In this guest blog post, IATI Delivery Manager, Kim Borrowdale, shares some of the IATI team’s highlights over the past twelve months.
In the spirit of the festive season, the IATI team considered writing a blog post on the twelve days of IATI Christmas. However, instead of pondering the IATI equivalent of ‘Pipers piping’, ‘Drummers drumming’ and the ultimate, ‘partridge in a pear tree’, we thought we’d share some of our reasons to be merry at the close of 2012.
This is by no means a full report of the many achievements and lessons learned from the past year. Stay tuned for the IATI Annual Report in March 2013 for more detail.
The leap from 15 to 100 publishers
A year ago, thirteen IATI signatories and two NGOs had published their data to IATI. This month, UN Women became the 100th organisation to publish their data to IATI. Of these, 19 are IATI signatories, and the others are implementing partners, mainly international NGOs such as Oxfam GB, CAFOD and HIVOS. A full list of IATI publishers can be found on the IATI Registry publishers’ page.
A diverse and committed membership
Since Busan, IATI’s membership has expanded from 22 signatories to 35. New members are: Belgium, Canada (CIDA), CDC, International Labour Organisation (ILO), Inter-American Development Bank (IDB), UN Capital Development Fund (UNCDF), United Nations Children’s Fund (UNICEF), UN-HABITAT, United Nations Office for the Coordination of Humanitarian Affairs (OCHA), United Nations Population Fund (UNFPA), UN Women, US Government and World Food Programme (WFP).
22 partner countries have endorsed IATI: Bangladesh, Burkina Faso, Colombia, Democratic Republic of Congo, Dominican Republic, Ghana, Honduras, Indonesia, Lebanon, Liberia, Madagascar, Malawi, Moldova, Montenegro, Nepal, Papua New Guinea, Republic of Congo, Rwanda, Sierra Leone, Syria, Tanzania, and Vietnam.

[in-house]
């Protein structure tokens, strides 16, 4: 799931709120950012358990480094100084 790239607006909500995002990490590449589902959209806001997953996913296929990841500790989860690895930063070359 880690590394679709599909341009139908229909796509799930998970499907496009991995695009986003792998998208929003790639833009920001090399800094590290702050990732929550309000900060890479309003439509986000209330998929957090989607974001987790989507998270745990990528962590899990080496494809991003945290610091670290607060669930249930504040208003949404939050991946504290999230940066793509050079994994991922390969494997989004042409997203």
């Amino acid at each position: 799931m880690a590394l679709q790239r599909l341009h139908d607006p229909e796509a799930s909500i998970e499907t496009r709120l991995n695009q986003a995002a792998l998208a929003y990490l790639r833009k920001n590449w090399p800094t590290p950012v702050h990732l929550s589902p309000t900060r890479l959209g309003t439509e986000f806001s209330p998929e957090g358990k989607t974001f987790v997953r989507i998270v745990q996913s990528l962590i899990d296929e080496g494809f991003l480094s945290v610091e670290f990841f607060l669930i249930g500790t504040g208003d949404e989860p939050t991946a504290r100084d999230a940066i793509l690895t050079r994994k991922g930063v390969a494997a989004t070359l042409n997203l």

Using IATI data – compliant data at country level
Recently, IATI, with Development Gateway and Development Initiatives, has successfully piloted automated data exchange between donors’ IATI data feeds and the national aid management system in DRC, the Plateforme de Gestion de l’Aide et des Investissements (PGAI). PGAI is now using live IATI data from DFID, The Global Fund and GAVI, with plans to roll this out to other donors including Canada, EC, Netherlands, Spain, Sweden, and UNDP in the coming months. Similar work in aligning IATI data with national aid information management systems and country budgets is planned in Rwanda and Nepal, while IATI is exploring the scope for integrating data from NGOs and South-South Cooperation providers in aid management systems in Colombia.
As well as work with government partners, the aidinfo programme is working with civil society partners in Nepal, Kenya and Uganda to improve access and support use of the data being published.
IATI access and use of data
It is important to note that it is still very early days for IATI implementation, and as we have seen in other open data initiatives, it takes a little time for a market of tools to emerge. However we are starting to see the ecosystem of use of the data emerge. A number of donors (Netherlands, UK, UN Habitat, UNOPS) have built website applications to visualise their own data, and we are starting to see early versions of some interesting tools that bring all the IATI data together in one place such as AidView.net and OpenAid. These and other tools are showcased by aidinfolabs.org, which promotes new initiatives and provides access to the technical code so it can be reused. It currently has over 20 packages of code.
However, there is much to do in order to improve the accessibility of data, which highlights several development needs for IATI in 2013. The most significant is development of the IATI Registry and Data Store to enable easier access to the data. Work is being done in partnership with the Open Knowledge Foundation to provide download of a bespoke extract of data (e.g. all health projects in Ghana) in a format selected by the user.
Working toward a common standard
The IATI Secretariat convened a group to define the common standard together with representatives of IATI’s multi-stakeholder Steering Committee with representatives of the OECD DAC’s Working Party on Statistics and the leaders of the Busan Building Block on Transparency. Detailed negotiations led to an agreement that was endorsed by the final meeting of the Working Party on Aid Effectiveness (WP-EFF) in June 2012.
This confirmed that the common standard should work to combine three complementary systems, the DAC Creditor Reporting System (CRS) and Forward Spending Survey (FSS) and IATI. The group has since agreed the common template for an implementation schedule for the common standard.
What was your stand out IATI moment for 2012?
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